Bid tailoring schemes (also known as specifications schemes) occur during the presolicitation phase. In these schemes, an employee with procurement responsibilities, often in collusion with a contractor, drafts bid specifications in a way that gives an unfair advantage to a certain contractor. Some common red flags of bid tailoring include: Weak controls over the bidding process Only one or a few bidders respond to bid requests Contract is not rebid even though fewer than the minimum number of bids are received Similarity between specifications and the winning contractor’s product or services Bid specifications and statements of work are tailored to fit the products or capabilities of a single contractor Unusual or unreasonably narrow or broad specifications for the type of goods or services being procured Requests for bid submissions do not provide clear bid submission information (e.g., no clear time, place, or manner of submitting bids) Unexplained changes in contract specifications from previous proposals or similar items High number of competitive awards to one supplier Socialization or personal contacts among contracting personnel and bidders Specifications developed by or in consultation with a contractor who is permitted to compete in the procurement High number of change orders for one supplier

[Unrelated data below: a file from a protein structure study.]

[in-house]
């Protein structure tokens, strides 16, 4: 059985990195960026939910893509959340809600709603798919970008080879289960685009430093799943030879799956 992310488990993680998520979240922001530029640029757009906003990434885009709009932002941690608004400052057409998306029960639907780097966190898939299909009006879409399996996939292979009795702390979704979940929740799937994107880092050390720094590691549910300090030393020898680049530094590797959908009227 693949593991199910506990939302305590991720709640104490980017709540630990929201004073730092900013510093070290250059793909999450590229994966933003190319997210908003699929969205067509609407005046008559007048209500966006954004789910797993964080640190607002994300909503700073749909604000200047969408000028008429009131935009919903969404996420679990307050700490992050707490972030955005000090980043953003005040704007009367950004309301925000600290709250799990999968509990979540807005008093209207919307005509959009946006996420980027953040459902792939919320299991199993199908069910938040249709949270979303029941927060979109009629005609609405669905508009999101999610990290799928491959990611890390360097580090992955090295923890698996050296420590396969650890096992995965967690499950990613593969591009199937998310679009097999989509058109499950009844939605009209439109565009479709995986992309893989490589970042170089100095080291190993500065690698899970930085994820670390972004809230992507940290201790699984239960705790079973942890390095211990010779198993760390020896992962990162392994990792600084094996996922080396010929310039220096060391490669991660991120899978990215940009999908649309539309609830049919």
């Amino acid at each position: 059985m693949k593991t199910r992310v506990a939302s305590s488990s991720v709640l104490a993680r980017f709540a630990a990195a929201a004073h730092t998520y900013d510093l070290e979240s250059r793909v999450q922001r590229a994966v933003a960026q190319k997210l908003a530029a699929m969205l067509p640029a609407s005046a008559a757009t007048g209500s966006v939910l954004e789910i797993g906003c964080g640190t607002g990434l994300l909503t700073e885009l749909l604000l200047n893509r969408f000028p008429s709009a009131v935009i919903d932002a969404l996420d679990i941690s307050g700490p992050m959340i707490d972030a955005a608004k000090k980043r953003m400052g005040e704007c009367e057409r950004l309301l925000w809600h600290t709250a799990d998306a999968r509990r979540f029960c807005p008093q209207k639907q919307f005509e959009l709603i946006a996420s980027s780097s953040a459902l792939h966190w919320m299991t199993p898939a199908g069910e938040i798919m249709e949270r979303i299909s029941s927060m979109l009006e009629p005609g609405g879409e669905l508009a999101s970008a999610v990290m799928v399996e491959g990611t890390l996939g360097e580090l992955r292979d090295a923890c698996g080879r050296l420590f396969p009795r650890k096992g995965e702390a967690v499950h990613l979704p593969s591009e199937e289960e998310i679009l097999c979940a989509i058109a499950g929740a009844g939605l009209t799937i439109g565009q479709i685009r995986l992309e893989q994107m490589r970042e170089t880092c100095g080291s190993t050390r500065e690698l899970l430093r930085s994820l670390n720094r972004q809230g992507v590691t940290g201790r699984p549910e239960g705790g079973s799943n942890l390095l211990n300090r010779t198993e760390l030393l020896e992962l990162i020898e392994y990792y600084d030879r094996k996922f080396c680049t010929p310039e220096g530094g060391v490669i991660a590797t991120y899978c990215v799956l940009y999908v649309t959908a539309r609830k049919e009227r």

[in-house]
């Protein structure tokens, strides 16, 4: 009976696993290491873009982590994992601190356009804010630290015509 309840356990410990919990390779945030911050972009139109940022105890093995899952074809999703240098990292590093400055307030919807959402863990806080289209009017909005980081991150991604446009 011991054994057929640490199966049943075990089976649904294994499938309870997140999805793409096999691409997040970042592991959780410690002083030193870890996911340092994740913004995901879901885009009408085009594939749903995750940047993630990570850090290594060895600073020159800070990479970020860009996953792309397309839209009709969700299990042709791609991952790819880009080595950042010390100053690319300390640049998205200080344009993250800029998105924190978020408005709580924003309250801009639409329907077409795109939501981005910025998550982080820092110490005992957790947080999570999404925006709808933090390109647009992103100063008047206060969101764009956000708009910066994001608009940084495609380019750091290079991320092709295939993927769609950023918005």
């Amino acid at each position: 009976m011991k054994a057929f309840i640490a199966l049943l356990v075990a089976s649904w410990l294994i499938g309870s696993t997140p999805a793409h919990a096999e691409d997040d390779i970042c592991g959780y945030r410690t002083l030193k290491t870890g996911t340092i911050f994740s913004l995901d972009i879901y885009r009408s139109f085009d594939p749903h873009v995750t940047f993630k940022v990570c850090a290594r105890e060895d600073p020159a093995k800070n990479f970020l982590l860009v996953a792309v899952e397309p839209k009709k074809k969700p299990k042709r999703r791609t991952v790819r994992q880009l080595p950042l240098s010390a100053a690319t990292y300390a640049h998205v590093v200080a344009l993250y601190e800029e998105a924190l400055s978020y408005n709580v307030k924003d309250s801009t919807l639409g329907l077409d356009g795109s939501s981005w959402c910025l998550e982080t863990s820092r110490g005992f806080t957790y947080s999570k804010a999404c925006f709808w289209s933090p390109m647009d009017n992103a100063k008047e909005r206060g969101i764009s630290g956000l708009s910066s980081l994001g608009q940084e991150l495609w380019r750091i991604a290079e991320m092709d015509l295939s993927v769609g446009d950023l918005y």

QUESTION 5 : Which of the following is NOT an appropriate technique for detecting a nonconforming goods or services scheme?

  1. Review the contractor’s statements, claims, invoices, and supporting documents.
  2. Review correspondence and contract files for indications of noncompliance.
  3. Segregate and identify the source of the suspect goods or materials.
  4. Review the number of qualified bidders who submitted proposals.